These pages comprise articles from the 'Notebooks' compiled
by Charlie Hulme in the 1990s, mostly translated and edited articles
from Swiss books and magazines.
They appeared in printed, and latterly also e-mailed form, as the Web hardly existed at the time. We have converted them to this format, as they chronicle an especially interesting period in railway history, and also include useful histories of various lines.
Swiss Manchester Notebook June 1990
Luxury for the MOB
from EZ 3/90, by D. Piron
On May 1st 1906 the Montreux Oberland Bernois railway placed in service the first metre-gauge restaurant car, running only during the summer season. This vehicle was owned annd operated by the Swiss Restaurant Car Company (SSG), but in 1914 two Salon cars were built by the MOB company. AB4 no. 75 had 18 1st-class and 18 2nd-class seats, while A4 no. 83 had 36 first-class. Both cars had sheet steel bodies, divided into two large compartments with a centre gangway, and weighed 18.2 and 16.8 tonnes respectively. The AB coach was notable for its centre toilet with oval windows, a design which later appeared on standard-gauge Pullman cars.
Golden Mountain Pullman Express
Mitropa, the German equivalent of the Compagnie Internationale des Wagon-Lits et des Grands Expresses Européens (CIWL) was, in the years after World War I, almost unscrupulous in its attempts to extend its operating territory outside Germany. They had already succeeded in securing the contract for the RhB and Berninabahn restaurant car services, and were negotiating with the MOB. The CIWL responded with the introduction of the famous Golden Mountain Pullman Express. This impressive description came from the name given by rich English tourists to the journey from Montreux through Interlaken to Lucerne. The service began on 14 June 1931, operating between Interlaken Ost and Montreux with Pullman Cars on both standard and metre gauge sections. The standard gauge cars were CIWL nos. 2444 - 2446, Pullmans with teak inner panelling which since 1926 had been reserve cars for the Süd Express, repainted in blue and cream for their new Swiss duties. Cross-platform connection was arranged at Zweisimmen, and the timetable was as follows: Montreux dep. 11.10, Zweisimmen dep. 13.33, Interlaken Ost arr. 15.07, with equivalent timings in the opposite direction. Despite an intensive advertising campaign, however, traffic did not match up to expectations, no doubt due to the world financial crisis, and operation ceased on 15 September that year. In summer 1932, the train ran only as required, and in September 1932 the project was abandoned.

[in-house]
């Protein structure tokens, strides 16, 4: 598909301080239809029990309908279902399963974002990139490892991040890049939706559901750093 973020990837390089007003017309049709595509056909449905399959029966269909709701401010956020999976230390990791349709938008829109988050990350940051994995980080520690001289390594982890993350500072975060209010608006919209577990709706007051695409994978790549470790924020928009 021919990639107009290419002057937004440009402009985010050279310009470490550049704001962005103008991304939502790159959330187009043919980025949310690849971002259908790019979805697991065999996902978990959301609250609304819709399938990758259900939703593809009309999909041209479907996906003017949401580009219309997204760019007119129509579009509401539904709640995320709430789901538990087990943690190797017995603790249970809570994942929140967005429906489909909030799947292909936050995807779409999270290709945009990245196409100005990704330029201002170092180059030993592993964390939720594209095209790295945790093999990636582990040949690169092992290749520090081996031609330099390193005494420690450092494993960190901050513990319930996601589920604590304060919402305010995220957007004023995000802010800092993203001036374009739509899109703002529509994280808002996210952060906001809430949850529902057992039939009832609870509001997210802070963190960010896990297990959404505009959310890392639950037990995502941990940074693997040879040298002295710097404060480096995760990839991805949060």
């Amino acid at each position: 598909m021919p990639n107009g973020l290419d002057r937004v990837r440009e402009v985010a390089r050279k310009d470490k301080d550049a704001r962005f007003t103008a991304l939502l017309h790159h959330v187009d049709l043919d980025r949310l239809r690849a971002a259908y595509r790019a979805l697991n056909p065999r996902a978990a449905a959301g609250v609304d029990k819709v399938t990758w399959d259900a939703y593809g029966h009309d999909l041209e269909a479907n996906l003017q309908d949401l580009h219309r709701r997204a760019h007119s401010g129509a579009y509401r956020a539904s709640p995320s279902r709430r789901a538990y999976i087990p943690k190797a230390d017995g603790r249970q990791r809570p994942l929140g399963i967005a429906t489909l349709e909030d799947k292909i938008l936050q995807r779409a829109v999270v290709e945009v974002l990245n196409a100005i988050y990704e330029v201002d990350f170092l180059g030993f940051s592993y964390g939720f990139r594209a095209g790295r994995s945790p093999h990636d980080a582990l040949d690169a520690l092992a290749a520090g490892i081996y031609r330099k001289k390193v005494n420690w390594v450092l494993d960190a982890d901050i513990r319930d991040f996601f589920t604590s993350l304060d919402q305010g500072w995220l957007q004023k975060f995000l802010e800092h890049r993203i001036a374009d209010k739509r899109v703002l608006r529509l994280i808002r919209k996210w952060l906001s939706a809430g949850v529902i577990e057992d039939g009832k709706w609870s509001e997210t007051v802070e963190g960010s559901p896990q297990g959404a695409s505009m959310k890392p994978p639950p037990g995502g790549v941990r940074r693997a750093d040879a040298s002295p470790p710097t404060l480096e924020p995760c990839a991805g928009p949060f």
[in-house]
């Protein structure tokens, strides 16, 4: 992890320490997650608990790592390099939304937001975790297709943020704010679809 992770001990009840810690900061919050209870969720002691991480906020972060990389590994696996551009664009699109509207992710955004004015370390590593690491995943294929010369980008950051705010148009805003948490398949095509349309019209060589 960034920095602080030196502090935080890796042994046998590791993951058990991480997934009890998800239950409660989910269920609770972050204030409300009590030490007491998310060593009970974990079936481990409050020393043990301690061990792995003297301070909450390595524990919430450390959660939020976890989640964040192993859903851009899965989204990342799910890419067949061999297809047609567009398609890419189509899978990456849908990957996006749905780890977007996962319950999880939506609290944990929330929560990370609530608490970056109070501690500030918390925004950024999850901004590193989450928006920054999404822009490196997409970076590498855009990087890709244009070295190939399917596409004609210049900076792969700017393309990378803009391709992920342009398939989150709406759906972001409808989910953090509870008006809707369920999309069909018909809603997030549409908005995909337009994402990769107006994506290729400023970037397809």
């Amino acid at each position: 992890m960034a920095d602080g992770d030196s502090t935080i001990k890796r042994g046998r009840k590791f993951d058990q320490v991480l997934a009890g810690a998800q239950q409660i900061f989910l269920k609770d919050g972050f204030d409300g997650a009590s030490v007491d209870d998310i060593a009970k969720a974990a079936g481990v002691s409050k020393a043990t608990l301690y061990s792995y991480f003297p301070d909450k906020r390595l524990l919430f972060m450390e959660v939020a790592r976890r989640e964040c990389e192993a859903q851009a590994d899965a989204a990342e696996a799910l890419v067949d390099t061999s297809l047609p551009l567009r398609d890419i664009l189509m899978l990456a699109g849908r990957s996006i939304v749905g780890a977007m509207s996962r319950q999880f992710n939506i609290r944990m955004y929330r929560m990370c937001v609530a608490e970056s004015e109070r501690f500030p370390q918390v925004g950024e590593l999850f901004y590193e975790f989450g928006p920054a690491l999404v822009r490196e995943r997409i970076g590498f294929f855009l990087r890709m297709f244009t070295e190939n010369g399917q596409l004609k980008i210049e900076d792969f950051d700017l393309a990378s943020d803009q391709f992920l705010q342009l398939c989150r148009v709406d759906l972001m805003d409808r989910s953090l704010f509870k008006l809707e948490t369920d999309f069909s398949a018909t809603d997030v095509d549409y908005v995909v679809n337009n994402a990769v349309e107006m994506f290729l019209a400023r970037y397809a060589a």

The MOB Pullmans
Six narrow gauge coaches were used on the Golden Mountain. A4 no. 83 was rebuilt in the MOB workshops with Pullman-style interior decor and became AB4ü no. 101. The second MOB salon car was also rebuilt, becoming AB4ü 102, this time with the famous bay-windows. The four other cars, AB4ü 103 - 106, were built new with bay windows in 1931 for the CIWL by SIG at Neuhausen. These cars had oval-windowed toilets at each end, rather that in the centre as in no.102. All had steel-panelled wooden-framed bodies and were painted blue and cream. The lower panels carried the names of the CIWL and the train in yellow and a CIWL monogram. The normal train formation was two of the CIWL Pullmans (103 - 106) attached to one MOB restaurant car, two trains being in service simultaneously, one in each direction. The two MOB salons, 101 and 102, acted as reserves. Some days, however, such as the opening day, the train loaded to four Pullmans.